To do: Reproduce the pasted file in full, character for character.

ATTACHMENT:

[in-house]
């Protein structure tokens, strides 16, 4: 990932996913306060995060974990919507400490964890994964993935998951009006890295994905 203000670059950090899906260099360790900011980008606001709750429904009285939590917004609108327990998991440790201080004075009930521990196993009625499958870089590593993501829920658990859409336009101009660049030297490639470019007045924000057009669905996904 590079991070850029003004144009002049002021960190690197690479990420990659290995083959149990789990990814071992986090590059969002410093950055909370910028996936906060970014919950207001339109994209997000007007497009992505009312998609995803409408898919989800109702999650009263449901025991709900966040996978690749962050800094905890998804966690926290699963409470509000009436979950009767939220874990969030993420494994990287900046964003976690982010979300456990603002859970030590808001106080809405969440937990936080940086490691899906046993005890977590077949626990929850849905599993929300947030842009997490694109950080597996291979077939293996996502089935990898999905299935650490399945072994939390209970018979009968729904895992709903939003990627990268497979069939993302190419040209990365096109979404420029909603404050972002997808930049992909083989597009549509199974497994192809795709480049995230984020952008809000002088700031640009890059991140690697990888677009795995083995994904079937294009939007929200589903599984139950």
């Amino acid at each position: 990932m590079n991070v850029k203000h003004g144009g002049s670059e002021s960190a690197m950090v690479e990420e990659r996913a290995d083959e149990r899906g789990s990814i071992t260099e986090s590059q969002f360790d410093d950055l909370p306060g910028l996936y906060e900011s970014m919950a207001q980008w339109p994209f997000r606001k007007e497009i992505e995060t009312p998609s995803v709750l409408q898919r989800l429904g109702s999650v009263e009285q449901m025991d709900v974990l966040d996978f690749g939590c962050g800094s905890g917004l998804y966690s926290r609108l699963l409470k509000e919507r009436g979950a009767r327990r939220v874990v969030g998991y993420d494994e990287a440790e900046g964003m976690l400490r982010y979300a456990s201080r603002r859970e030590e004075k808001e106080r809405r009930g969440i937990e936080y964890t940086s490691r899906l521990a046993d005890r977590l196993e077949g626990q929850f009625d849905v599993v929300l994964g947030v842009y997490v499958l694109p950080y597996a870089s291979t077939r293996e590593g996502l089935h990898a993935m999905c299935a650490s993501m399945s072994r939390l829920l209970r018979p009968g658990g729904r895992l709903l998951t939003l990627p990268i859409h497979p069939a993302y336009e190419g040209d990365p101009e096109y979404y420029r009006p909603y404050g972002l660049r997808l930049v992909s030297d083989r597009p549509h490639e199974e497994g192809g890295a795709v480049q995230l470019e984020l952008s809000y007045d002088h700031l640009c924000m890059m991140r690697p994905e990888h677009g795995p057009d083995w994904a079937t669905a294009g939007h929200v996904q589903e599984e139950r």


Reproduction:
[in-house]
């Protein structure tokens, strides 16, 4: 990932996913306060995060974990919507400490964890994964993935998951009006890295994905 203000670059950090899906260099360790900011980008606001709750429904009285939590917004609108327990998991440790201080004075009930521990196993009625499958870089590593993501829920658990859409336009101009660049030297490639470019007045924000057009669905996904 590079991070850029003004144009002049002021960190690197690479990420990659290995083959149990789990990814071992986090590059969002410093950055909370910028996936906060970014919950207001339109994209997000007007497009992505009312998609995803409408898919989800109702999650009263449901025991709900966040996978690749962050800094905890998804966690926290699963409470509000009436979950009767939220874990969030993420494994990287900046964003976690982010979300456990603002859970030590808001106080809405969440937990936080940086490691899906046993005890977590077949626990929850849905599993929300947030842009997490694109950080597996291979077939293996996502089935990898999905299935650490399945072994939390209970018979009968729904895992709903939003990627990268497979069939993302190419040209990365096109979404420029909603404050972002997808930049992909083989597009549509199974497994192809795709480049995230984020952008809000002088700031640009890059991140690697990888677009795995083995994904079937294009939007929200589903599984139950």
């Amino acid at each position: 990932m590079n991070v850029k203000h003004g144009g002049s670059e002021s960190a690197m950090v690479e990420e990659r996913a290995d083959e149990r899906g789990s990814i071992t260099e986090s590059q969002f360790d410093d950055l909370p306060g910028l996936y906060e900011s970014m919950a207001q980008w339109p994209f997000r606001k007007e497009i992505e995060t009312p998609s995803v709750l409408q898919r989800l429904g109702s999650v009263e009285q449901m025991d709900v974990l966040d996978f690749g939590c962050g800094s905890g917004l998804y966690s926290r609108l699963l409470k509000e919507r009436g979950a009767r327990r939220v874990v969030g998991y993420d494994e990287a440790e900046g964003m976690l400490r982010y979300a456990s201080r603002r859970e030590e004075k808001e106080r809405r009930g969440i937990e936080y964890t940086s490691r899906l521990a046993d005890r977590l196993e077949g626990q929850f009625d849905v599993v929300l994964g947030v842009y997490v499958l694109p950080y597996a870089s291979t077939r293996e590593g996502l089935h990898a993935m999905c299935a650490s993501m399945s072994r939390l829920l209970r018979p009968g658990g729904r895992l709903l998951t939003l990627p990268i859409h497979p069939a993302y336009e190419g040209d990365p101009e096109y979404y420029r009006p909603y404050g972002l660049r997808l930049v992909s030297d083989r597009p549509h490639e199974e497994g192809g890295a795709v480049q995230l470019e984020l952008s809000y007045d002088h700031l640009c924000m890059m991140r690697p994905e990888h677009g795995p057009d083995w994904a079937t669905a294009g939007h929200v996904q589903e599984e139950r």